Senators hit reset button
For the second time in as many months, a member of the Senate majority has come forward with tantalizing hints of possible fraud committed in the 2016 elections. For the second time in as many months, a senator allied with the Duterte administration has claimed the existence of possible evidence of possible election fraud, reportedly in the hands of a credible source. And for the second time in as many months, a senator associated with the Nationalist Peoples Coalition has encouraged public speculation of possible election fraud by declining to name his source. If the objective is to place the 2016 election process in protracted doubt, Sen. Francis Escudero, now nominally independent of any party, and Sen. Vicente “Tito” Sotto III, now the majority leader, have succeeded.
Why would they do so? Surely they do not mean to question the basis of President Duterte’s electoral mandate. The President has shot down any attempt to pry into his votes; it’s a settled matter, and Escudero and Sotto are his allies. They cannot invoke the political equivalent of the legal maxim about the law being harsh but it is still the law, because they have not moved with the urgency one would expect from such bearers of bad news. They should have damned the torpedoes and moved full speed ahead, instead of following a slow pace.
On Feb. 2, Escudero announced to the world that a former official of the Commission on Elections would come forward to talk about possible discrepancies in data recorded by vote counting machines (VCMs) in three regions. He said in a mix of English and Filipino: “We received a printout, but it would be better if [the information] comes straight from the witness who said the backup drive was not the mirror image of the main drive.” In response, Acting Comelec Chair Robert Lim said there was no cause for worry. He said, also in a mix of English and Filipino: “If the main [drive] and the backup don’t match, the machine won’t release results. We’re confident in our systems … we are not scared that they won’t match.”
Escudero declined to identify the former official. And over a month later, the Joint Congressional Oversight Committee on the Automated Election System has not yet met to look into the matter.
On March 6, Sotto announced to the world that a “concerned” and “impeccably reliable source” gave him secret information on alleged anomalies conducted immediately before and during the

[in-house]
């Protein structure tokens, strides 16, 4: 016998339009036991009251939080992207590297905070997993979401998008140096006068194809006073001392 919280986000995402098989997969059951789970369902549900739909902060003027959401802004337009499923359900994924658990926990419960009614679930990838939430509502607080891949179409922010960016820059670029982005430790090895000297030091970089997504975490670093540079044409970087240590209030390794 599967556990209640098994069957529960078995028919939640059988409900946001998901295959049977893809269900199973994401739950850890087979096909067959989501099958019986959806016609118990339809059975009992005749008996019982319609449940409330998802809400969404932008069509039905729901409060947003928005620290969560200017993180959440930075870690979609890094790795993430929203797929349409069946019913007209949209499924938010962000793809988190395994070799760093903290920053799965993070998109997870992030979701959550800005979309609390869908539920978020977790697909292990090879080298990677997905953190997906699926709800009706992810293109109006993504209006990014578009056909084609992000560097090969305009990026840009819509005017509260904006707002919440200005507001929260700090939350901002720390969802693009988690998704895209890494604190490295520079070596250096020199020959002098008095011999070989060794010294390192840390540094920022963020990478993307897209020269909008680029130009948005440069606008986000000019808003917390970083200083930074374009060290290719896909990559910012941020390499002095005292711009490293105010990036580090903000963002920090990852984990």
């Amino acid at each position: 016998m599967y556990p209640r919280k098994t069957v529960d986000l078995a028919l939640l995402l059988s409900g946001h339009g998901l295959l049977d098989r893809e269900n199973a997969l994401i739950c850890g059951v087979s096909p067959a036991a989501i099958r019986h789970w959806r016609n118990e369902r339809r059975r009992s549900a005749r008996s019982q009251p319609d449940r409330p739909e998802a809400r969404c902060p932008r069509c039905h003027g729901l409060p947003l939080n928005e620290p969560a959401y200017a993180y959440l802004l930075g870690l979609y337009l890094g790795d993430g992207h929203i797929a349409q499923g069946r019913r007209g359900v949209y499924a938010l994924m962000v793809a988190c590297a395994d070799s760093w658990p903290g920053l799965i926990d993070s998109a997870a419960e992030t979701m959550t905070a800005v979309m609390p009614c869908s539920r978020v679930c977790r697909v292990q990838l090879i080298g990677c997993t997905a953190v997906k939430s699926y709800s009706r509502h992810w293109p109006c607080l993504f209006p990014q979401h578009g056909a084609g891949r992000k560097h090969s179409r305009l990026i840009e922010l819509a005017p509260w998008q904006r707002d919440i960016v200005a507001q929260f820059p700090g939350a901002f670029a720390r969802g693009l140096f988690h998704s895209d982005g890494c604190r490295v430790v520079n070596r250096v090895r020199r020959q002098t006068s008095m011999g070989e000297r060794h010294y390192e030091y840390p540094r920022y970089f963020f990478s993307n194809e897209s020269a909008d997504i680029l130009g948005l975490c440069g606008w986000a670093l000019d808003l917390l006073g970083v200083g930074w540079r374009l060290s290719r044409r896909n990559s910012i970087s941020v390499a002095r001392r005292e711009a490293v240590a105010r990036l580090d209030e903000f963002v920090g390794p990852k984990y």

2016 elections. He said his informant told him of unusual “transmission activity” involving the
Comelec servers the day before the elections.
“In summary, there has been an alleged early transmission of votes by certain VCMs … to the Municipal Board of Canvassers. These are only examples of the numerous early transmissions to different Municipal and Provincial Board of Canvassers in Luzon, Visayas and Mindanao.” Sotto said Smartmatic, the Comelec’s election technology partner, cannot claim the early transmission was a test.
He also alleged that there was unauthorized “foreign access” to the election servers. These “election servers were allegedly accessed remotely and information gathered were copied and submitted to a server in the Amazon cloud services in the United States.” Election Commissioner Rowena Guanzon immediately took up the challenge, and Comelec spokesperson James Jimenez appealed for coordination with the Senate.
To be clear, we share the view that Sotto’s allegations, and Escudero’s, too, must be thoroughly investigated. We must wonder why, given the importance of the issue, Sotto, like Escudero, continues to decline to identify his source, even to the Comelec. We must wonder why, despite welcoming the Comelec’s appeal for coordination, Sotto has to lay down a condition before revealing his source. He will do so only “if needed. Especially if [the Comelec has its] copy of what the transmission contains.”
But, yes, the allegations must be investigated. In the first place, Sotto is not in a position to say what those transmissions contained. Secondly, and in the light of available information on the hacking of the US elections in November 2016 and in the face of ample evidence of the hacking capabilities of both Russia and China, we must determine who was behind the foreign access. And thirdly, the longstanding complaint of the losing vice-presidential candidate, Ferdinand Marcos Jr., was that manufactured votes for Vice President Leni Robredo came in late on Election Day (not the day before), to overtake his lead.
Not least, the inquiry should prove whether it is possible to engineer the automated election system to benefit just one specific candidate.
Otherwise, press reset.
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